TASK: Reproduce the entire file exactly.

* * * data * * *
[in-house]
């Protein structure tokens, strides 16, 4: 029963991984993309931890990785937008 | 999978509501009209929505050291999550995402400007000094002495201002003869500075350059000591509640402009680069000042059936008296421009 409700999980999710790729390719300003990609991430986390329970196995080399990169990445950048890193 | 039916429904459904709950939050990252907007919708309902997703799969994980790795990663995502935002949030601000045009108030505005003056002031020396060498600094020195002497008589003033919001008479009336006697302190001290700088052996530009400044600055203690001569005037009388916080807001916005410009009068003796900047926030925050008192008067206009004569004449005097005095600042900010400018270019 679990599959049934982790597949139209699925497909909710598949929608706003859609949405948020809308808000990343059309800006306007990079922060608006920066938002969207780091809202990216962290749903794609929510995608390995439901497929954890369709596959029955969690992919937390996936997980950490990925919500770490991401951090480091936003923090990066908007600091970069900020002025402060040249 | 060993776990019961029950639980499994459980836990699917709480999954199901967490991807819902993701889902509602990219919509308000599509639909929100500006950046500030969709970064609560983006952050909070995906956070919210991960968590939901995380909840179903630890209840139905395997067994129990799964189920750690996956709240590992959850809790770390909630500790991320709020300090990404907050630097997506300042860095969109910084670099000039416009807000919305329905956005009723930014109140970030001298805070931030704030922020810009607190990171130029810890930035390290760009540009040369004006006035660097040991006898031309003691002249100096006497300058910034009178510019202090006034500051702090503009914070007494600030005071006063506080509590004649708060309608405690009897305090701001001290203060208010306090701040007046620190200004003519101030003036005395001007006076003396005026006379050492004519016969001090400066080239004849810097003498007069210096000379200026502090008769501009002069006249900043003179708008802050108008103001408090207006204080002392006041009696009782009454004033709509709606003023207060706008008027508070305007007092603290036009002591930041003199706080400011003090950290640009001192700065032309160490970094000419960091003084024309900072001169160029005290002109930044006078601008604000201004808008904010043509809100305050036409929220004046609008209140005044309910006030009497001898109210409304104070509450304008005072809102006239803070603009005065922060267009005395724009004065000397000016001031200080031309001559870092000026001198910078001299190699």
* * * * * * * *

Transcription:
[in-house]
């Protein structure tokens, strides 16, 4: 029963991984993309931890990785937008 | 999978509501009209929505050291999550995402400007000094002495201002003869500075350059000591509640402009680069000042059936008296421009 409700999980999710790729390719300003990609991430986390329970196995080399990169990445950048890193 | 039916429904459904709950939050990252907007919708309902997703799969994980790795990663995502935002949030601000045009108030505005003056002031020396060498600094020195002497008589003033919001008479009336006697302190001290700088052996530009400044600055203690001569005037009388916080807001916005410009009068003796900047926030925050008192008067206009004569004449005097005095600042900010400018270019 679990599959049934982790597949139209699925497909909710598949929608706003859609949405948020809308808000990343059309800006306007990079922060608006920066938002969207780091809202990216962290749903794609929510995608390995439901497929954890369709596959029955969690992919937390996936997980950490990925919500770490991401951090480091936003923090990066908007600091970069900020002025402060040249 | 060993776990019961029950639980499994459980836990699917709480999954199901967490991807819902993701889902509602990219919509308000599509639909929100500006950046500030969709970064609560983006952050909070995906956070919210991960968590939901995380909840179903630890209840139905395997067994129990799964189920750690996956709240590992959850809790770390909630500790991320709020300090990404907050630097997506300042860095969109910084670099000039416009807000919305329905956005009723930014109140970030001298805070931030704030922020810009607190990171130029810890930035390290760009540009040369004006006035660097040991006898031309003691002249100096006497300058910034009178510019202090006034500051702090503009914070007494600030005071006063506080509590004649708060309608405690009897305090701001001290203060208010306090701040007046620190200004003519101030003036005395001007006076003396005026006379050492004519016969001090400066080239004849810097003498007069210096000379200026502090008769501009002069006249900043003179708008802050108008103001408090207006204080002392006041009696009782009454004033709509709606003023207060706008008027508070305007007092603290036009002591930041003199706080400011003090950290640009001192700065032309160490970094000419960091003084024309900072001169160029005290002109930044006078601008604000201004808008904010043509809100305050036409929220004046609008209140005044309910006030009497001898109210409304104070509450304008005072809102006239803070603009005065922060267009005395724009004065000397000016001031200080031309001559870092000026001198910078001299190699």